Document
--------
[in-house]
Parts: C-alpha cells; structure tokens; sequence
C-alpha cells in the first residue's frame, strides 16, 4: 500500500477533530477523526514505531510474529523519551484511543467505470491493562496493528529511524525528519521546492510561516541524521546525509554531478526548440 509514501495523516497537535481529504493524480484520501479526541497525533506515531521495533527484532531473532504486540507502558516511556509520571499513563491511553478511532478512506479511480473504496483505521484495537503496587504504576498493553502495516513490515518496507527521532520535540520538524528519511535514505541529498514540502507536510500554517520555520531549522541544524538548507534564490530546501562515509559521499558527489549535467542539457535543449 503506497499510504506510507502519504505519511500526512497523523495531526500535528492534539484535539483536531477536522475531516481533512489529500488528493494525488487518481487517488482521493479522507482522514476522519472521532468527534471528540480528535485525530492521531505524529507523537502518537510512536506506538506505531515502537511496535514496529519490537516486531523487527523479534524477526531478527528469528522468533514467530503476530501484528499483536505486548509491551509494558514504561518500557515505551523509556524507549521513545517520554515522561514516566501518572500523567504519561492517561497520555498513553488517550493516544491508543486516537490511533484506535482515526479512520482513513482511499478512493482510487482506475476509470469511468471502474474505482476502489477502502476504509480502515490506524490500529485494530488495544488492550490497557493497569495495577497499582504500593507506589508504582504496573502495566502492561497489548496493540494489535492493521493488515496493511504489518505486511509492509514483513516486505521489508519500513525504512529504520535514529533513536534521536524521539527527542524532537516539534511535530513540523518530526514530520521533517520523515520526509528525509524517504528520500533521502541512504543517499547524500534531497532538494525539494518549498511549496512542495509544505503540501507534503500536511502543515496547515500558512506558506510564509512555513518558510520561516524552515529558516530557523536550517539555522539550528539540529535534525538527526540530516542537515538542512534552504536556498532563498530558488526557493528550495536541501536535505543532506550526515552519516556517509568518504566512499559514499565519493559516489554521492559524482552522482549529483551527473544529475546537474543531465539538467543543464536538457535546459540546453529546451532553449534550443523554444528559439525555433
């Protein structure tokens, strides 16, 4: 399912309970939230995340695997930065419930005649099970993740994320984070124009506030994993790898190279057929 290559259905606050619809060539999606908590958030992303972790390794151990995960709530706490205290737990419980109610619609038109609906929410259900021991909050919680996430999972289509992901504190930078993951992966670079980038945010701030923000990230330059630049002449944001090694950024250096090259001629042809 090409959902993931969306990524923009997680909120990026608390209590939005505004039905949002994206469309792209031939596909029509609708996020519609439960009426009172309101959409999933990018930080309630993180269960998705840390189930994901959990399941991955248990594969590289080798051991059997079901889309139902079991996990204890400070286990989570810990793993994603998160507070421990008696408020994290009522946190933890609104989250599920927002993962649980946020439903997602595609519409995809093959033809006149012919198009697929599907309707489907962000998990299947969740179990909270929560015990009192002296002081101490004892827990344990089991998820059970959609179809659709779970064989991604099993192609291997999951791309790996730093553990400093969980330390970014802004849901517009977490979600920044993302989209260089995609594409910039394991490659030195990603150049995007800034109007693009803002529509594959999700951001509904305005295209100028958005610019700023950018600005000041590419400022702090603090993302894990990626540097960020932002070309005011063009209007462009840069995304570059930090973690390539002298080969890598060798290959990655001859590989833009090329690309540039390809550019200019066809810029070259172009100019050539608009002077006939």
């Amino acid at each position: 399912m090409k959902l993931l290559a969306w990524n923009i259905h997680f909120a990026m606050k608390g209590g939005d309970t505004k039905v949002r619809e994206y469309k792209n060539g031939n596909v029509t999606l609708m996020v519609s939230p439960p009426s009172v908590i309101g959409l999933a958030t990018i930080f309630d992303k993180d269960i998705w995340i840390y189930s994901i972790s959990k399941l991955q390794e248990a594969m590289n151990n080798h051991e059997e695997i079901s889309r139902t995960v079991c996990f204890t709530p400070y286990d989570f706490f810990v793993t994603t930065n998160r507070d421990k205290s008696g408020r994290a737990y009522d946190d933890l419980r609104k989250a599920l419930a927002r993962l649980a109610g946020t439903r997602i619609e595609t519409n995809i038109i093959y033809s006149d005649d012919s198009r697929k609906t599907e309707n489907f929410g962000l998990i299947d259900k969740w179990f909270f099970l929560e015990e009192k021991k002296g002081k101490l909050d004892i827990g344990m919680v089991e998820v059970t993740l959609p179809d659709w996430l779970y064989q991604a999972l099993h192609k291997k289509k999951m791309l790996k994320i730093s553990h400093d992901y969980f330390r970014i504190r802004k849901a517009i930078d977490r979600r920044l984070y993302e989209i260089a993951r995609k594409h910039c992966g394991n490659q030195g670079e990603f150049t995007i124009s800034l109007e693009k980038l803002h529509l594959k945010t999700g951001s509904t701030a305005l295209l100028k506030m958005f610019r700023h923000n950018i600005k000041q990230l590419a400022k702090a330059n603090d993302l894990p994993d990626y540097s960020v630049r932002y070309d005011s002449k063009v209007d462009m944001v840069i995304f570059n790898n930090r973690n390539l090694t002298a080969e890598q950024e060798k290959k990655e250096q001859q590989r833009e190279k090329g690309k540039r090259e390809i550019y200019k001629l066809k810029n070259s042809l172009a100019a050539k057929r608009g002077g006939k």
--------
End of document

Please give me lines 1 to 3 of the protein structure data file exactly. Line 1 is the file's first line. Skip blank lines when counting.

[in-house]
Parts: C-alpha cells; structure tokens; sequence
C-alpha cells in the first residue's frame, strides 16, 4: 500500500477533530477523526514505531510474529523519551484511543467505470491493562496493528529511524525528519521546492510561516541524521546525509554531478526548440 509514501495523516497537535481529504493524480484520501479526541497525533506515531521495533527484532531473532504486540507502558516511556509520571499513563491511553478511532478512506479511480473504496483505521484495537503496587504504576498493553502495516513490515518496507527521532520535540520538524528519511535514505541529498514540502507536510500554517520555520531549522541544524538548507534564490530546501562515509559521499558527489549535467542539457535543449 503506497499510504506510507502519504505519511500526512497523523495531526500535528492534539484535539483536531477536522475531516481533512489529500488528493494525488487518481487517488482521493479522507482522514476522519472521532468527534471528540480528535485525530492521531505524529507523537502518537510512536506506538506505531515502537511496535514496529519490537516486531523487527523479534524477526531478527528469528522468533514467530503476530501484528499483536505486548509491551509494558514504561518500557515505551523509556524507549521513545517520554515522561514516566501518572500523567504519561492517561497520555498513553488517550493516544491508543486516537490511533484506535482515526479512520482513513482511499478512493482510487482506475476509470469511468471502474474505482476502489477502502476504509480502515490506524490500529485494530488495544488492550490497557493497569495495577497499582504500593507506589508504582504496573502495566502492561497489548496493540494489535492493521493488515496493511504489518505486511509492509514483513516486505521489508519500513525504512529504520535514529533513536534521536524521539527527542524532537516539534511535530513540523518530526514530520521533517520523515520526509528525509524517504528520500533521502541512504543517499547524500534531497532538494525539494518549498511549496512542495509544505503540501507534503500536511502543515496547515500558512506558506510564509512555513518558510520561516524552515529558516530557523536550517539555522539550528539540529535534525538527526540530516542537515538542512534552504536556498532563498530558488526557493528550495536541501536535505543532506550526515552519516556517509568518504566512499559514499565519493559516489554521492559524482552522482549529483551527473544529475546537474543531465539538467543543464536538457535546459540546453529546451532553449534550443523554444528559439525555433